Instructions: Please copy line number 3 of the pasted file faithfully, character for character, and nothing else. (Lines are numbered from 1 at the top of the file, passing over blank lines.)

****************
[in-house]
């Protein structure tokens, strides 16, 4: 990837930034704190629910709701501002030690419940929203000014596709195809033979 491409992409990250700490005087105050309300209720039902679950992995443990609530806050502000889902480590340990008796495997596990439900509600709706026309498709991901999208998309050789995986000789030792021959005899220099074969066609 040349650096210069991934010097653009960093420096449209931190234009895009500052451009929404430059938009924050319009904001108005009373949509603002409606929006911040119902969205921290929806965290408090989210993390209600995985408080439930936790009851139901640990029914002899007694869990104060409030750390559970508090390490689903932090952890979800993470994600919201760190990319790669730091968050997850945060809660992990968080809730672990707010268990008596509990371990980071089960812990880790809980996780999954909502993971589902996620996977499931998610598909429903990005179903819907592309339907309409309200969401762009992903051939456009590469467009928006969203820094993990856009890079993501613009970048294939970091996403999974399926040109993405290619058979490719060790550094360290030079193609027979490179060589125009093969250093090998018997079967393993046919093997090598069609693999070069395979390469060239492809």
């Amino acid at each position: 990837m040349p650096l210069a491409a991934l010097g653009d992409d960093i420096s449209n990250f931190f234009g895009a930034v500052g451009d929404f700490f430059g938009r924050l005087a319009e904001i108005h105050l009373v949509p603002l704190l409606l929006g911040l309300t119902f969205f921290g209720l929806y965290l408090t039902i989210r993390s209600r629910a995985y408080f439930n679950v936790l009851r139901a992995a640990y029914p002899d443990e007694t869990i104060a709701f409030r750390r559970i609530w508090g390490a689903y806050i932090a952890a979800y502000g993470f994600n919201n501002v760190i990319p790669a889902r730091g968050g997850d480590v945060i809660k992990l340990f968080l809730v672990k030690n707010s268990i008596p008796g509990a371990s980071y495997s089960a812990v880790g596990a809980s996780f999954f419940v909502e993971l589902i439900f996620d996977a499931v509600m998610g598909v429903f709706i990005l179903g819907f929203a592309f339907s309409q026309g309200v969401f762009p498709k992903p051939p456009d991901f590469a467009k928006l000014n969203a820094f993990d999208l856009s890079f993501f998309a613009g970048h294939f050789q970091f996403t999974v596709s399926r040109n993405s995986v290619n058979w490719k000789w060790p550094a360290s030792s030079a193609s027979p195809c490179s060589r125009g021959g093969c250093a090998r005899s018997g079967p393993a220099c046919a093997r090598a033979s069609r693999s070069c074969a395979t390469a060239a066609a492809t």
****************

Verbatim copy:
């Amino acid at each position: 990837m040349p650096l210069a491409a991934l010097g653009d992409d960093i420096s449209n990250f931190f234009g895009a930034v500052g451009d929404f700490f430059g938009r924050l005087a319009e904001i108005h105050l009373v949509p603002l704190l409606l929006g911040l309300t119902f969205f921290g209720l929806y965290l408090t039902i989210r993390s209600r629910a995985y408080f439930n679950v936790l009851r139901a992995a640990y029914p002899d443990e007694t869990i104060a709701f409030r750390r559970i609530w508090g390490a689903y806050i932090a952890a979800y502000g993470f994600n919201n501002v760190i990319p790669a889902r730091g968050g997850d480590v945060i809660k992990l340990f968080l809730v672990k030690n707010s268990i008596p008796g509990a371990s980071y495997s089960a812990v880790g596990a809980s996780f999954f419940v909502e993971l589902i439900f996620d996977a499931v509600m998610g598909v429903f709706i990005l179903g819907f929203a592309f339907s309409q026309g309200v969401f762009p498709k992903p051939p456009d991901f590469a467009k928006l000014n969203a820094f993990d999208l856009s890079f993501f998309a613009g970048h294939f050789q970091f996403t999974v596709s399926r040109n993405s995986v290619n058979w490719k000789w060790p550094a360290s030792s030079a193609s027979p195809c490179s060589r125009g021959g093969c250093a090998r005899s018997g079967p393993a220099c046919a093997r090598a033979s069609r693999s070069c074969a395979t390469a060239a066609a492809t």